This renovation to a mid-century home needed some careful attention to really infuse the 'Modern' to the Mid-Century bungalow. Because it certainly didn't start that way and the search wasn't clear. From the onset the bulk of the extended design period was centered around a 2nd story addition over a new two car garage. Late in the design process the architects 'flipped' the kitchen to it's natural resting place and that single move precipitated the bungalow remaining a bungalow.
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The renovation and addition have been seamlessly stitched together.
The exterior view from the street.
The existing stone was a central material in the project's material palette. It disciplined all subsequent material selections.
Here is the house prior to the renovation.
Most of the design work throughout the prolonged design phase was centered around the development of second suite above a new 2 car garage.
Here, 2 alternate roof options were examined.
The angle of the original house had no bearing to either street on the corner, the addition (perpendicular/parallel to the streets on the corner) introduces a contextual geometry to the scheme.
The transparency of the exterior reveals the flow of spaces on the interior.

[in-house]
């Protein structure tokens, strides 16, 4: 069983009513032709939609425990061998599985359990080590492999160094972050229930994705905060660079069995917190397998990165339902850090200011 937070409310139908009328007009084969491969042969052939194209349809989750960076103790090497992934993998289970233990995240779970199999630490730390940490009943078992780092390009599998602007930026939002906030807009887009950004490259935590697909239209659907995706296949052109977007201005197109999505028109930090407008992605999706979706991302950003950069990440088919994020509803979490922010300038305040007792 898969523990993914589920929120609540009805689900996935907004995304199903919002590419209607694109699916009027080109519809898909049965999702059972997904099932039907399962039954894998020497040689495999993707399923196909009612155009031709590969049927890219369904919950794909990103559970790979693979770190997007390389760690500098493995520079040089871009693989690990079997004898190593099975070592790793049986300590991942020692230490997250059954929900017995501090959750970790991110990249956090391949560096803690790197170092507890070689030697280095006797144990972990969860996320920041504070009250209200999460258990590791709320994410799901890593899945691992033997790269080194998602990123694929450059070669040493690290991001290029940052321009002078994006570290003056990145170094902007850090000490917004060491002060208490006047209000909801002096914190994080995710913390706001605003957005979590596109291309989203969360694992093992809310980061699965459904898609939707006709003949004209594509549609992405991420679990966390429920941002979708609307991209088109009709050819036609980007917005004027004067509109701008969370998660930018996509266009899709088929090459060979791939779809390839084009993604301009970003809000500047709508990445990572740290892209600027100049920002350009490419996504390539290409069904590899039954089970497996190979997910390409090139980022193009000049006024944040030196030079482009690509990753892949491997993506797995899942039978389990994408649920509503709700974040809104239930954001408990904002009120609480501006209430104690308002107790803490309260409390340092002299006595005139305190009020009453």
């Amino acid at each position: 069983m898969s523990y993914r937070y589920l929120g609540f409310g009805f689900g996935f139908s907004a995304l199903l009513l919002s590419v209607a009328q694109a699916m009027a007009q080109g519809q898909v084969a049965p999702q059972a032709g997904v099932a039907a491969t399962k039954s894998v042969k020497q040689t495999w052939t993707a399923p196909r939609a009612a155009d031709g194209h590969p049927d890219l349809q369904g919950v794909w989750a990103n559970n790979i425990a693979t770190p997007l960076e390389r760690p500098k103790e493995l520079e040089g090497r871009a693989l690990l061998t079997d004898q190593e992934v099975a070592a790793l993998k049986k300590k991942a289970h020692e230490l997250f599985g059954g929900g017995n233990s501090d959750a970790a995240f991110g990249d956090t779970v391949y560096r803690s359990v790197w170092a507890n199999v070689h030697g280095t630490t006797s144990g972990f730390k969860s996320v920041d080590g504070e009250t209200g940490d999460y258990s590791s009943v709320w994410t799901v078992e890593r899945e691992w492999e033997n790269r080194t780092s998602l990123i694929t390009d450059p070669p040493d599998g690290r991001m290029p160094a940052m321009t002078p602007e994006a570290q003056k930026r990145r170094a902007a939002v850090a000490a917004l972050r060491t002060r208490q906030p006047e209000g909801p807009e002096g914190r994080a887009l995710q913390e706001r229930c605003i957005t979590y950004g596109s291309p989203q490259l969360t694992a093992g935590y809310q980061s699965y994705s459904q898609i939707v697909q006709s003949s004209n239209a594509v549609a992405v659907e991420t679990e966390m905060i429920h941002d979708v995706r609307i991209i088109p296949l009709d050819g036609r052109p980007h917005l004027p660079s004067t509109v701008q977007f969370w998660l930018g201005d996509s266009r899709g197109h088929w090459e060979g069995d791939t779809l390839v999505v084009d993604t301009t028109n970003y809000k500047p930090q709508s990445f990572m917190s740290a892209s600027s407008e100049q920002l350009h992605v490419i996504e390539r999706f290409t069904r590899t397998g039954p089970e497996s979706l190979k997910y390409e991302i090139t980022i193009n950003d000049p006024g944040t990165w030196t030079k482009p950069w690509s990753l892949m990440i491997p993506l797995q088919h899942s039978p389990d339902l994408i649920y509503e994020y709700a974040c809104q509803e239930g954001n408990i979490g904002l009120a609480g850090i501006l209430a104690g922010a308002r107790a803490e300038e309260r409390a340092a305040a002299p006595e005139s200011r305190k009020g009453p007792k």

Landscape grading was employed to ensure there was no need for guards.
The existing stone was re-pointed and refurbished because as the architect said, "they just don't make it like this anymore".
This project seemed to inject the "Mid Century Modern" into what was a "Mid Century Bungalow" ... and which "Mid Century Modern" doesn't have the token Eames Chairs?
The Pool Side Elevation has windows which also reveal interior spacial conditions.
The material palette on the pool side elevation is lighter than the road side.
The architect credited the 'kitchen flip' as the reason the bungalow remained a bungalow. All of the 2nd floor addition work ended when the kitchen moved to 'opposite the entry'. Prior to that, the kitchen was 'beside the entry' (where the Dining area is).
Natural Light was a primary design concern and spatial programing attempts to animate the spaces with as much natural light as possible.
The kitchen which is central to family life, commands the area opposite the entry.
With enough lower cabinet storage, upper cabinets were eliminated, in order to keep the space as open as possible.
"Ganging" all of the 'vertical' elements (refrigerator, pull-out pantries, etc) into a recessed niche minimizes spacial intrusions.
The existing sunken living room was refurbished and has state of the art electronics seamlessly stitched into custom millwork.
The reason the 'kitchen flip' worked in the architects mind is evidenced in this photo. The sunken living room has a visual connection with the kitchen.
The master bedroom has a corner window.